Download and read online Claxton in PDF and EPUB 'After Mark Cocker’s glorious book, you will never look at a blackberry bush the same way again.' Philip Hoare, New Statesman In 2001 Mark Cocker moved to Claxton, a small village in Norfolk. In a series of daily writings spanning the course of a year he explores his relationship to the landscape he lives in, to nature and to all the living things around him - the birds, plants, trees, mammals, hoverflies, moths, butterflies, bush crickets, grasshoppers, ants and bumblebees. Passionate, astonishing and inspiring, this book is a celebration of the wonder that lies in our everyday experience. Shortlisted for the Royal Society of Biology Book Award, the Jarrold East Anglian Book Awards, the New Angle Prize and theThwaites Wainwright Prize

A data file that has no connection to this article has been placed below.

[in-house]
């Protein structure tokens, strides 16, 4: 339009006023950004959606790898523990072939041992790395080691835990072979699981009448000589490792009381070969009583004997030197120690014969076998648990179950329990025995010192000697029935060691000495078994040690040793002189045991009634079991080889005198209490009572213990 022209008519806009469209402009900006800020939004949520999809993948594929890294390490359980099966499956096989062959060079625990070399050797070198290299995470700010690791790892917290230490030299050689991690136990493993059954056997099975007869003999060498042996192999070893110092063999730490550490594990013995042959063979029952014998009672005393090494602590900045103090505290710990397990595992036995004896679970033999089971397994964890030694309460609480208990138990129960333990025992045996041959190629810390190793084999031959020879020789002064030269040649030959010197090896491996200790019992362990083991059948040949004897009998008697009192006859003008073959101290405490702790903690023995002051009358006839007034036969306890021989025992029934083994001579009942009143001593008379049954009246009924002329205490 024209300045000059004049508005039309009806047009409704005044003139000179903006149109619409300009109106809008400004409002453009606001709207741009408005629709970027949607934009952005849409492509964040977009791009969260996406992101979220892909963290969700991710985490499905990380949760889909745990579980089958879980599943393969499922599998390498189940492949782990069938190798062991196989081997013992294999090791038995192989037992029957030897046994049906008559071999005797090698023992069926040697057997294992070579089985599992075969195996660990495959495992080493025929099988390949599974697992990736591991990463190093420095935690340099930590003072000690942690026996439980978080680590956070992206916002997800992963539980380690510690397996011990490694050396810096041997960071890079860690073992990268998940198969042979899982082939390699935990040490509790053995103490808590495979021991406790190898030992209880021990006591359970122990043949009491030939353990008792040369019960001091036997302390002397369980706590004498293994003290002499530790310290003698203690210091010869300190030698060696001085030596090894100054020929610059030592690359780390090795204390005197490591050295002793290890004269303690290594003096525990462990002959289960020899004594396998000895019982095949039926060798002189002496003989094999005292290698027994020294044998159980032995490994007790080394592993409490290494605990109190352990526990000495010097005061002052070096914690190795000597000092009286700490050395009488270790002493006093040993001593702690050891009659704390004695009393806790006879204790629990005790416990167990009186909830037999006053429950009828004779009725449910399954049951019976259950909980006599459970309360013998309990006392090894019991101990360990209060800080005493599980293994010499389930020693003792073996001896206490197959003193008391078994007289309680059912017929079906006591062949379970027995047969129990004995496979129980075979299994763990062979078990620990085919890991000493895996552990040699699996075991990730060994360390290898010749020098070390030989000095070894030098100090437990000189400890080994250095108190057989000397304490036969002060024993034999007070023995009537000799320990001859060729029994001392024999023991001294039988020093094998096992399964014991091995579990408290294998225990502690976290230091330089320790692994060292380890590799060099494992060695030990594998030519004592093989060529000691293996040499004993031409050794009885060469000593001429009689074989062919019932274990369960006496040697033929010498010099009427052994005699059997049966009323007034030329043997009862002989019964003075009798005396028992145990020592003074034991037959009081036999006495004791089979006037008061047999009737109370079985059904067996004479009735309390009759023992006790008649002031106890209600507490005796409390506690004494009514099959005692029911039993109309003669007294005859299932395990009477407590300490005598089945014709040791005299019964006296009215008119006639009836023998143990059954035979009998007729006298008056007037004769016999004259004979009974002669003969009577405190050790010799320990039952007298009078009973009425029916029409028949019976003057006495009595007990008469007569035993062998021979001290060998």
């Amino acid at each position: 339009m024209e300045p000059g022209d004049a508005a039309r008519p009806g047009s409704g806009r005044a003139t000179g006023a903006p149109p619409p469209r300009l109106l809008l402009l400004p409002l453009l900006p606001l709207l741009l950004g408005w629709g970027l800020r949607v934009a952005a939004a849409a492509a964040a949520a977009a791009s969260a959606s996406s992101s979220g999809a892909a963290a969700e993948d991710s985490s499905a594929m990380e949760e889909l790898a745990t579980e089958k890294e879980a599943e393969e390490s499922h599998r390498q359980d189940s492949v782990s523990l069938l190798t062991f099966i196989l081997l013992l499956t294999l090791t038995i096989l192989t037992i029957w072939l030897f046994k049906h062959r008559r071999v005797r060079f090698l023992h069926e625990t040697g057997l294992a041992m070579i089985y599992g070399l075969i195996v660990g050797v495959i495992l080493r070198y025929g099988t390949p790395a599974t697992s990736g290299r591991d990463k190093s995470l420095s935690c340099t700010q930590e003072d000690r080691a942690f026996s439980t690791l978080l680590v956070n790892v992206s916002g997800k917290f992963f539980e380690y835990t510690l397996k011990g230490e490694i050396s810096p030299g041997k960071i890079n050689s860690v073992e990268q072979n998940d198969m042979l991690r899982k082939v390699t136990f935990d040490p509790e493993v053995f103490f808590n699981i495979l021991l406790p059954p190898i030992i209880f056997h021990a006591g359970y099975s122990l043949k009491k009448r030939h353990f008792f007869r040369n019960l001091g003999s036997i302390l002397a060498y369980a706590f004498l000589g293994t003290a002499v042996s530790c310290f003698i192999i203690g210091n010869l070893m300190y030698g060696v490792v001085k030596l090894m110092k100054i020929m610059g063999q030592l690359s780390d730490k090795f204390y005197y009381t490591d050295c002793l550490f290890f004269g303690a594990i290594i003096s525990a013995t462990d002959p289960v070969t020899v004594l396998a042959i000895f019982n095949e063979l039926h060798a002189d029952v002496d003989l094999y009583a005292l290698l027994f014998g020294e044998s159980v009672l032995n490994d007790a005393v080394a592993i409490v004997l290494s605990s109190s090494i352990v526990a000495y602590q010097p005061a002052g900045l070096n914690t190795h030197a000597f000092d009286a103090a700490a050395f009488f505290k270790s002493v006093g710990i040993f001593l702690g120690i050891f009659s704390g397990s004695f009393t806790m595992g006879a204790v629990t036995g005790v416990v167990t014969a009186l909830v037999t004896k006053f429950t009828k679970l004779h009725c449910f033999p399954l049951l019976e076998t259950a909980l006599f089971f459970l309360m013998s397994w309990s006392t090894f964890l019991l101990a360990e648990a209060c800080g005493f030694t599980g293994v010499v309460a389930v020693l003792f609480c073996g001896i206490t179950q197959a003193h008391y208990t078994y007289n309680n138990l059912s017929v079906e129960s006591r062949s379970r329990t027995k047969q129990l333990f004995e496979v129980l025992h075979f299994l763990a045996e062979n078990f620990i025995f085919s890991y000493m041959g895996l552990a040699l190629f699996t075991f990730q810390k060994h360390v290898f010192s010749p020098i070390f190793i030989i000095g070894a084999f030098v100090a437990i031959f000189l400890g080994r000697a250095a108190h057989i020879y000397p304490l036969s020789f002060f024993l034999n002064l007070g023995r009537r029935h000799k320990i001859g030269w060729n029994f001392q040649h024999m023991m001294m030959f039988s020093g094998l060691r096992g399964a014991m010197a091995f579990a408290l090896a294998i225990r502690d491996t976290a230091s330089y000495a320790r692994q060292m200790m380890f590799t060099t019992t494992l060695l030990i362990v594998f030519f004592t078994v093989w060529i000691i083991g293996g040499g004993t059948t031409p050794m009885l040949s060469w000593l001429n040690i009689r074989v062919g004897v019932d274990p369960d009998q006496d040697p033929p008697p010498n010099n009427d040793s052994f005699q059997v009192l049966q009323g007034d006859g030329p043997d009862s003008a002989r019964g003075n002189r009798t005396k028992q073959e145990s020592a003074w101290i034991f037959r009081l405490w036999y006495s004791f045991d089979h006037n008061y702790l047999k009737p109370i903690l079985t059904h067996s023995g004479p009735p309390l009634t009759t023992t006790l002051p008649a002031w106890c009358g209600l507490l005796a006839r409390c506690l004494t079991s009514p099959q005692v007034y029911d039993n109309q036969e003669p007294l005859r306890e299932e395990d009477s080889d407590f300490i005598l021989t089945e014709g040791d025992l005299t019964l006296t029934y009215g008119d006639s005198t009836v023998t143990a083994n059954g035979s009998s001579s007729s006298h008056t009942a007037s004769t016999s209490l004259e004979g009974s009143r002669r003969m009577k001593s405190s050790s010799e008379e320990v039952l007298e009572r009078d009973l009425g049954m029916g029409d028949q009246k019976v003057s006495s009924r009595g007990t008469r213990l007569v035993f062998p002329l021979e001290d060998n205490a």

Download and read online The Third Plate in PDF and EPUB “Not since Michael Pollan has such a powerful storyteller emerged to reform American food.” —The Washington Post Today’s optimistic farm-to-table food culture has a dark secret: the local food movement has failed to change how we eat. It has also offered a false promise for the future of food. In his visionary New York Times–bestselling book, chef Dan Barber, recently showcased on Netflix’s Chef’s Table, offers a radical new way of thinking about food that will heal the land and taste good, too. Looking to the detrimental cooking of our past, and the misguided dining of our present, Barber points to a future “third plate”: a new form of American eating where good farming and good food intersect. Barber’s The Third Plate charts a bright path forward for eaters and chefs alike, daring everyone to imagine a future for our national cuisine that is as sustainable as it is delicious. From the Trade Paperback edition.